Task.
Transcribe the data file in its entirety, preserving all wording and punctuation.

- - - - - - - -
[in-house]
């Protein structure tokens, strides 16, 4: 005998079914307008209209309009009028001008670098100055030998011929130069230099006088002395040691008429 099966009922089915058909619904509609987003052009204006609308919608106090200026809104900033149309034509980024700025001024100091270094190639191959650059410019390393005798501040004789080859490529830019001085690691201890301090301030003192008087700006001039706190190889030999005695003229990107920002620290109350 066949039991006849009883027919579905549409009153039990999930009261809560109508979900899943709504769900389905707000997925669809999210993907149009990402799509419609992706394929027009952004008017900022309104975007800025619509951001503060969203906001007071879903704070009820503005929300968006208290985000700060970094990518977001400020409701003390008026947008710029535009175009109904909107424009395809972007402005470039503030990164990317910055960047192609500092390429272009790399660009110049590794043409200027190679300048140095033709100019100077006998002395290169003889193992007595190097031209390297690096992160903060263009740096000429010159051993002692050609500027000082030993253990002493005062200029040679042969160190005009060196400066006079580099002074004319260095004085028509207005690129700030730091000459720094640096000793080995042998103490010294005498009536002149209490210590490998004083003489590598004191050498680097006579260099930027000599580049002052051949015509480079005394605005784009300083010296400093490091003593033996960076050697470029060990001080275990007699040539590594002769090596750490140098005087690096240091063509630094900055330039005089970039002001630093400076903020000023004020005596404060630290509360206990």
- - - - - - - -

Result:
[in-house]
């Protein structure tokens, strides 16, 4: 005998079914307008209209309009009028001008670098100055030998011929130069230099006088002395040691008429 099966009922089915058909619904509609987003052009204006609308919608106090200026809104900033149309034509980024700025001024100091270094190639191959650059410019390393005798501040004789080859490529830019001085690691201890301090301030003192008087700006001039706190190889030999005695003229990107920002620290109350 066949039991006849009883027919579905549409009153039990999930009261809560109508979900899943709504769900389905707000997925669809999210993907149009990402799509419609992706394929027009952004008017900022309104975007800025619509951001503060969203906001007071879903704070009820503005929300968006208290985000700060970094990518977001400020409701003390008026947008710029535009175009109904909107424009395809972007402005470039503030990164990317910055960047192609500092390429272009790399660009110049590794043409200027190679300048140095033709100019100077006998002395290169003889193992007595190097031209390297690096992160903060263009740096000429010159051993002692050609500027000082030993253990002493005062200029040679042969160190005009060196400066006079580099002074004319260095004085028509207005690129700030730091000459720094640096000793080995042998103490010294005498009536002149209490210590490998004083003489590598004191050498680097006579260099930027000599580049002052051949015509480079005394605005784009300083010296400093490091003593033996960076050697470029060990001080275990007699040539590594002769090596750490140098005087690096240091063509630094900055330039005089970039002001630093400076903020000023004020005596404060630290509360206990």